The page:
I’ve been trying not to wade into the Tyler/Odd Future debate. There’s something about the slavish, apologetic bandwagonning in their wake that I find incredibly distasteful. I’m no fan of the collective or their flabby, unoriginal “fuck everything” rhetoric, and I’m equally not interested in the Twitter-fueled phenomenon of band-as-meme, where people who wouldn’t normally give two hoots about Odd Future’s brand of noxious rap feel the need to get involved and become part of the hashtag-laden conversation.
Worse still are the aforementioned apologies that sugarcoat the group’s abhorrent lyrics about rape and women; you’ll find many a cursory paragraph reinforcing OFWGKTA’s ethos that these lyrics and fantasies are okay because they’re the same distance from reality as an unpleasant film, that it’s plain funny to call people “faggot” and “bitch” to wind them up, or that because the collective have a lesbian amongst their number and she’s fine with the terminology they use to refer to women and homosexuals then we should accept it too. This strain of logic suggests that to be offended by Tyler et al is to be embarrassingly conservative.
I didn’t want to be any part of it – I unfollowed Tyler after about two hours, stayed away from commenting on articles about OFWGKTA no matter how much I wanted to, and fired off just two angry tweets in the heat of the first and only time I listened to ‘Goblin’. Then last Friday I saw retweets of an open letter to Tyler and the press as written by Sara Quin of Canadian duo Tegan & Sara, who were my favourite band as a teenager.
For anyone unfamiliar with them, the twin sisters, now aged 30, are gay and have been publicly so throughout their l6-year long career. They have never made any effort to hide their sexuality, addressing songs to “she” and “her”, yet they’ve never allowed it to dominate the conversation.
Sara’s letter is titled ‘A Call For Change’, and questions why misogyny and homophobia aren’t “treated with the same seriousness as racist and anti-Semitic offenses.” She posits, “people don’t actually want to go up against this particular bully because he’s popular.” I agree, and urge you to read the whole piece at Tegan & Sara’s website – it’s infinitely more persuasive, eloquently written and reasoned than anything Tyler will ever write, frankly.
Did Tyler reply? Of course he did, with the erudite defense, “If Tegan And Sara Need Some Hard Dick, Hit Me Up!” Attitudes like these follow the work of women everywhere, and likewise, these conversations are nothing new, but Tyler’s hideously offensive, sexually-motivated response has made me angrier than anything music-related in a long time.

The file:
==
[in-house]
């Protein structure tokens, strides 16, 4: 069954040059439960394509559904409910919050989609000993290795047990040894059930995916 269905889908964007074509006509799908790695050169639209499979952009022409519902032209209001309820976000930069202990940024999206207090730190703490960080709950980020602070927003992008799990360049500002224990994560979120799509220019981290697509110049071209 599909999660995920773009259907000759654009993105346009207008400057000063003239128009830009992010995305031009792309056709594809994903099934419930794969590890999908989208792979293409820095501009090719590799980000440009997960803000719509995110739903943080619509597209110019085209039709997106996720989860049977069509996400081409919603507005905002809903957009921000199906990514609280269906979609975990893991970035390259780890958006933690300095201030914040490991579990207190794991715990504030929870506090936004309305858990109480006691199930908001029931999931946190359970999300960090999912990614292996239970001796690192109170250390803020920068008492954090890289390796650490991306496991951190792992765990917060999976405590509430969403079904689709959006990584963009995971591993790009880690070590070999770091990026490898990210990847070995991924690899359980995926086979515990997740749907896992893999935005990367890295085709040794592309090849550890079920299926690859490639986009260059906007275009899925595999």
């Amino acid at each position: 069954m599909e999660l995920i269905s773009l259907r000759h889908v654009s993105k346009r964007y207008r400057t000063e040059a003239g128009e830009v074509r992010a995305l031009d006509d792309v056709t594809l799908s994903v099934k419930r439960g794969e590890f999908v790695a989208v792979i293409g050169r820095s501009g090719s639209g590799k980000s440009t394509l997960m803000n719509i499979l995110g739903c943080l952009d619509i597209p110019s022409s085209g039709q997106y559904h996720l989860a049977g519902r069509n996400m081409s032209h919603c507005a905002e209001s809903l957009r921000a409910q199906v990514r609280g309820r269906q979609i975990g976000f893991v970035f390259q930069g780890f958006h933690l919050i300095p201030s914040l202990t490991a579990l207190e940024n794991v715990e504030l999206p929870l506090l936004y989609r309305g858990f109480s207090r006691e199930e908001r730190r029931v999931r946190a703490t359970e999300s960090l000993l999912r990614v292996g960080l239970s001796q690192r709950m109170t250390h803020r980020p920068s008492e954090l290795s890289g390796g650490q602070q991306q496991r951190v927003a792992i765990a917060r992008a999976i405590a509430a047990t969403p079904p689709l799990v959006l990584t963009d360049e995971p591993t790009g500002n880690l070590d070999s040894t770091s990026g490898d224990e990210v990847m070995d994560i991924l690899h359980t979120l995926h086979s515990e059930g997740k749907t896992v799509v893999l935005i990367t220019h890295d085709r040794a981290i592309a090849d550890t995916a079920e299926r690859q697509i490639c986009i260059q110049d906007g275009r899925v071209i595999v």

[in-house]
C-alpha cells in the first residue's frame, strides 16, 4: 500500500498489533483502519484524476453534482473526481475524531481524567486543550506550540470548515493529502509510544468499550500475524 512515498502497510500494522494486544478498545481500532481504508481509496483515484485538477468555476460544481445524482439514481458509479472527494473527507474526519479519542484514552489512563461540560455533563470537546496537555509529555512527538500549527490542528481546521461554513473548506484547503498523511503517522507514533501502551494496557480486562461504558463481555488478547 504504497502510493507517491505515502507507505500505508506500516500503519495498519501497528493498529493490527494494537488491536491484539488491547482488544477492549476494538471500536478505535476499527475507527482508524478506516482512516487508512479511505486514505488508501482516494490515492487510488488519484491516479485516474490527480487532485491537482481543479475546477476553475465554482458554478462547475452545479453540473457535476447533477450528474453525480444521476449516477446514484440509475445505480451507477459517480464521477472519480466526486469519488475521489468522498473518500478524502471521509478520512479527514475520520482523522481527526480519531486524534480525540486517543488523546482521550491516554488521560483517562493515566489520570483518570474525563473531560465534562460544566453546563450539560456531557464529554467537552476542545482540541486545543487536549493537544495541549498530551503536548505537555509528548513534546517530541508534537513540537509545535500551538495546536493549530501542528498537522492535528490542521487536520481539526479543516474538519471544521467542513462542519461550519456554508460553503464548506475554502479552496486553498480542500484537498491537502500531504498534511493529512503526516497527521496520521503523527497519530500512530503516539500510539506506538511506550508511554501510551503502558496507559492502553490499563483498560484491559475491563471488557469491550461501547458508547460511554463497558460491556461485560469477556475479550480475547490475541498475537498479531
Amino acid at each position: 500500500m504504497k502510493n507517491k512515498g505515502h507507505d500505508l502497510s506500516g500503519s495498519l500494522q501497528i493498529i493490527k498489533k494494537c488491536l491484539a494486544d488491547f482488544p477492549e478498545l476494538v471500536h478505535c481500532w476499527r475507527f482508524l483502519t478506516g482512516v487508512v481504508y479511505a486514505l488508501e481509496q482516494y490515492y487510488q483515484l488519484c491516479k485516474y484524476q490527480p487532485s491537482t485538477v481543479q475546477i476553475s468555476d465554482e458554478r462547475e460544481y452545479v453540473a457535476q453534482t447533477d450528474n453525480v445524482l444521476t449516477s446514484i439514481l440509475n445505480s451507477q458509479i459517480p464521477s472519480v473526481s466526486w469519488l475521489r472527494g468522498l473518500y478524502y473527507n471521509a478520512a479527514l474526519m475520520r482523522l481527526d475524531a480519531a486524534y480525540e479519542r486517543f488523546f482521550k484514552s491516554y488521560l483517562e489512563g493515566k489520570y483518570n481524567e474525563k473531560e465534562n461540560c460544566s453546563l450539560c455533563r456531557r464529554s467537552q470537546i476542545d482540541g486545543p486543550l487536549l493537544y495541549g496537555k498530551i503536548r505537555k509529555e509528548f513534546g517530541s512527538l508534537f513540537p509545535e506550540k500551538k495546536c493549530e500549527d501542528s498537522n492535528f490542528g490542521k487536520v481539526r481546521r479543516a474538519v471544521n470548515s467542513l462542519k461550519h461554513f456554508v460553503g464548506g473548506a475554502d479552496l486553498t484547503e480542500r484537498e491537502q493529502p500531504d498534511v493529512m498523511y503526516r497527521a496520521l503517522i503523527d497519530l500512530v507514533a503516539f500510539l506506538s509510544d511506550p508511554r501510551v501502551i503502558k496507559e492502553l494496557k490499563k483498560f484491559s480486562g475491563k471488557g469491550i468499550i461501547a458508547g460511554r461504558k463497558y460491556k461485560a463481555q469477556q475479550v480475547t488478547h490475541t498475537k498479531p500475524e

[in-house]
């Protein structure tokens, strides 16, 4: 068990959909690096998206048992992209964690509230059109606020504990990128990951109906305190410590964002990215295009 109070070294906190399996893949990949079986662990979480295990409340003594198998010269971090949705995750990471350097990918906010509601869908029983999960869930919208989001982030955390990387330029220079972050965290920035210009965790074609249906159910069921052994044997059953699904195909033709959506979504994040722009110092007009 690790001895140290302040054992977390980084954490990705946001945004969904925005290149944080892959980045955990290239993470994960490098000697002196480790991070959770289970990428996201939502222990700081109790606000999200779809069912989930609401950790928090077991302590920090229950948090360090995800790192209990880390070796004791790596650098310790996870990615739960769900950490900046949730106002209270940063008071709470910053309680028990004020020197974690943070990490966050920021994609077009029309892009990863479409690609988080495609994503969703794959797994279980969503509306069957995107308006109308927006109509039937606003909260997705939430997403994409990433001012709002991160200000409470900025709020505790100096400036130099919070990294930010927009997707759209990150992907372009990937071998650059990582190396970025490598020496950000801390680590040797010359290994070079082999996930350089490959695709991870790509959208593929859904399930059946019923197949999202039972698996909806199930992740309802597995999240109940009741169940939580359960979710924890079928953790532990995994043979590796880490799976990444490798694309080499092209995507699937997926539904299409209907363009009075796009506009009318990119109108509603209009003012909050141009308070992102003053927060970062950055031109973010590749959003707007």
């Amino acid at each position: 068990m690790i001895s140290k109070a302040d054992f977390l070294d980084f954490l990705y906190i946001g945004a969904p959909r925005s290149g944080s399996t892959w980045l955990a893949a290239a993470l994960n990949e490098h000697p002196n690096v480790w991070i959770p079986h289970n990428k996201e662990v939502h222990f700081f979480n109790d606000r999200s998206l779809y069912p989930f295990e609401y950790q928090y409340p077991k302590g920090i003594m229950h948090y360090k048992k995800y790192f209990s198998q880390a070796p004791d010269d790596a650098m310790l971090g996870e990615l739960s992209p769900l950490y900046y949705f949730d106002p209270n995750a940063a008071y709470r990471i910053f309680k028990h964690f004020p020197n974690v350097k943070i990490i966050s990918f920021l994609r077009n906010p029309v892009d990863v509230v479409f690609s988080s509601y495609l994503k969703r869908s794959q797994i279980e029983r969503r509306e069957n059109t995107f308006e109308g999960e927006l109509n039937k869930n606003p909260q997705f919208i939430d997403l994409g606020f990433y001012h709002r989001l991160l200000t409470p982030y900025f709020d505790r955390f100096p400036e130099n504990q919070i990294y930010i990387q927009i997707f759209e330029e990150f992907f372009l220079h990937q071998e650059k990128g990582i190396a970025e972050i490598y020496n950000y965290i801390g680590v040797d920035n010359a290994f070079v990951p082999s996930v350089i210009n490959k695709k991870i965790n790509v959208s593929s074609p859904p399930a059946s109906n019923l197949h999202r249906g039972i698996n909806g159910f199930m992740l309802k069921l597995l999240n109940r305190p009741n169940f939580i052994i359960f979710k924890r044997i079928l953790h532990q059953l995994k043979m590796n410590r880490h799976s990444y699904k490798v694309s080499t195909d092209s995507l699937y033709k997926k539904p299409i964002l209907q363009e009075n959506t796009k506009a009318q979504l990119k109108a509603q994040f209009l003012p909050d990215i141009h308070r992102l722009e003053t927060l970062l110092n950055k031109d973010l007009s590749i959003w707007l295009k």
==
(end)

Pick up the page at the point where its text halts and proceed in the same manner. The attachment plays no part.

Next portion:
His words require no detailed explanation, but as first fan, then journalist, it’s irritated me endlessly over the years that the words “Tegan” and “Sara” seemingly can’t appear without some invocation of their gender or sexuality. “Gay” or “lesbian” is appended to descriptions of their – and others’ – music like “rock” or “dubstep”; whatever you think of genre appellations, there’s no denying that using sexuality to describe a sound is utterly meaningless.
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Tyler has dismissed his liberal use of the word “faggot” by saying that words take on different meanings in different contexts. As the etymology of “gay” proves, that’s admittedly how words can become more or less offensive over time. But the widespread chuckling defense of Tyler’s homophobia – because make no bones about it, that’s what it is – will doubtlessly remove whatever semblance of stigma is attached to chucking it around in the locker room. It’s a shame it’ll still hurt the recipients just as horribly as it would have prior to him bringing it back into the conversation.
You may think I’m a total priss for “not getting it” (I do, thanks). Maybe you think that artists like Sara bothering to comment on Tyler’s words lend them the credence and attention that the silly little boy wants. But still, like Sara, I didn’t feel I could continue to watch on and ignore/silently tolerate this pathetic jerk’s behaviour. It wasn’t really that funny in the first place, and it certainly isn’t now.